More exhausting than entertaining.

THE RESCUE RABBITS

Animals in trouble? Who you gonna call? Rescue Rabbits!

Ace, Chip, Dot, and Spot are the Rescue Rabbits. From Rescue Rabbit Headquarters, they use their high-tech gadgets and machines as well as their smarts to rescue animals of all species. They lift Edgar Elephant with their Rescue Rabbits Super-Excavator in order to extract a thorn from his foot. They block traffic with their Rescue Rabbits Limo to allow the Duckling family to cross the street. But their big rescue of the day begins with a call on their Special-Ops Telephone: Prince Rex the Rhino is stuck up a tree with ants in his pants and chopsticks up his nose. When they locate him, the ants and the chopsticks are easy to take care of, but getting him out of the tree proves difficult. He won’t use a ladder or a rope. The Rescue Rabbits bring in Queen Rex, who scares her kid out of the tree and promptly forgives him for using her chopsticks to free her ants from her ant farm. Seltzer’s text unfolds in a combination of speech bubbles and narrative text with tech-words highlighted in red. The perfusion of technobabble does not hide the fact that the story itself is forced. Garrigue’s Richard Scarry–esque cartoons also try too hard, and the combo makes less sense that it ought.

More exhausting than entertaining. (Picture book. 4-8)

Pub Date: Nov. 10, 2020

ISBN: 978-1-5420-4263-5

Page Count: 32

Publisher: Two Lions

Review Posted Online: Sept. 15, 2020

Kirkus Reviews Issue: Oct. 1, 2020

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A brisk if bland offering for series fans, but cleverer metafictive romps abound.

HOW TO CATCH A GINGERBREAD MAN

From the How To Catch… series

The titular cookie runs off the page at a bookstore storytime, pursued by young listeners and literary characters.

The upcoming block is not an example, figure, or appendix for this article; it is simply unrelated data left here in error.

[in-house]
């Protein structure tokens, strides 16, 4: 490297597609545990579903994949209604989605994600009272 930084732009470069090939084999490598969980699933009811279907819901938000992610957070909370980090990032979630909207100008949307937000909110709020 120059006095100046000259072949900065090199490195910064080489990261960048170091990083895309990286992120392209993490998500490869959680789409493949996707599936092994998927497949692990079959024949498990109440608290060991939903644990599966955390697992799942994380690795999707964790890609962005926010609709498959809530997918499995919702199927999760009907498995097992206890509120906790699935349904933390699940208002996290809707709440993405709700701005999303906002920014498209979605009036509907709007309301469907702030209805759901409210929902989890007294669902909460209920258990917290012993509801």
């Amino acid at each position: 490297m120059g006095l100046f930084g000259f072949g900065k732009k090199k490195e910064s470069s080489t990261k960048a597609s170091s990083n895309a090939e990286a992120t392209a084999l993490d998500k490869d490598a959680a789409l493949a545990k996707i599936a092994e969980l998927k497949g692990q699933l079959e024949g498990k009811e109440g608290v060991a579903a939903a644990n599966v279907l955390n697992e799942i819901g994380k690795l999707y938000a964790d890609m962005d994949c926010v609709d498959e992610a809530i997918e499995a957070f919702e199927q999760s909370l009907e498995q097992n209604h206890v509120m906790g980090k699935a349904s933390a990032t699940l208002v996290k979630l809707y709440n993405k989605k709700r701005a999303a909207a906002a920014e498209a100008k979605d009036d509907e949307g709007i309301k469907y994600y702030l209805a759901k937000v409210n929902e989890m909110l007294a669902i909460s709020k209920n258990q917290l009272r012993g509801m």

Following on 13 previous How To Catch… escapades, Wallace supplies sometimes-tortured doggerel and Elkerton, a set of helter-skelter cartoon scenes. Here the insouciant narrator scampers through aisles, avoiding a series of elaborate snares set by the racially diverse young storytime audience with help from some classic figures: “Alice and her mad-hat friends, / as a gift for my unbirthday, / helped guide me through the walls of shelves— / now I’m bound to find my way.” The literary helpers don’t look like their conventional or Disney counterparts in the illustrations, but all are clearly identified by at least a broad hint or visual cue, like the unnamed “wizard” who swoops in on a broom to knock over a tower labeled “Frogwarts.” Along with playing a bit fast and loose with details (“Perhaps the boy with the magic beans / saved me with his cow…”) the author discards his original’s lip-smacking climax to have the errant snack circling back at last to his book for a comfier sort of happily-ever-after.

A brisk if bland offering for series fans, but cleverer metafictive romps abound. (Picture book. 6-8)

Pub Date: Aug. 3, 2021

ISBN: 978-1-7282-0935-7

Page Count: 40

Publisher: Sourcebooks Wonderland

Review Posted Online: July 27, 2021

Kirkus Reviews Issue: Aug. 15, 2021

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Well-nigh Wondrous.

IT FELL FROM THE SKY

When a strange orb falls into their habitat, the Spider commandeers it, constructing “WonderVille” and selling tickets to long lines of curious insects.

The object (readers will recognize it as a yellow-green marble) invites considerable speculation. Is it a gumdrop, a comet, a chrysalis? The Spider, nixing the chatter, asserts that “whatever it is, it most certainly belongs to me,” insisting that the sphere has fallen into his web. He constructs a “Grand Exhibit” to showcase “the Wonder from the Sky.” As lines of visitors lengthen, admission increases from one leaf to two—then more—until visitors cease. The Spider presumes they’ve gone to invite prospective customers. That self-aggrandizing assumption is rendered moot by “the Unexpected Disaster. / A five-legged creature stole the Wonder and took it back to the sky.” (This deus ex machina is a child’s hand.) Time passes, WonderVille reverts to its previous state, and insects return. The Spider, ignored, experiences a nighttime epiphany as stars shine down. “They didn’t hide their light from anyone. Not even a selfish Spider.” Patiently, he spins webs, and “sure enough, more Wonders fell from the sky.” In graphite-gray spreads rife with delicate flora, colorful new “Wonders” (a thimble, pushpin, Lego, and more) captivate the neighborhood—free of charge. The Fans’ marvelous illustrations sparkle with nuance, from lofting dandelion seeds to the Spider’s dew-dropped web. The pro-community message is slightly undermined by the choice to portray a gendered, top-hatted, preponderantly male cast. (This book was reviewed digitally.)

Well-nigh Wondrous. (Picture book. 4-8)

Pub Date: Sept. 28, 2021

ISBN: 978-1-5344-5762-1

Page Count: 56

Publisher: Simon & Schuster

Review Posted Online: July 14, 2021

Kirkus Reviews Issue: Aug. 1, 2021

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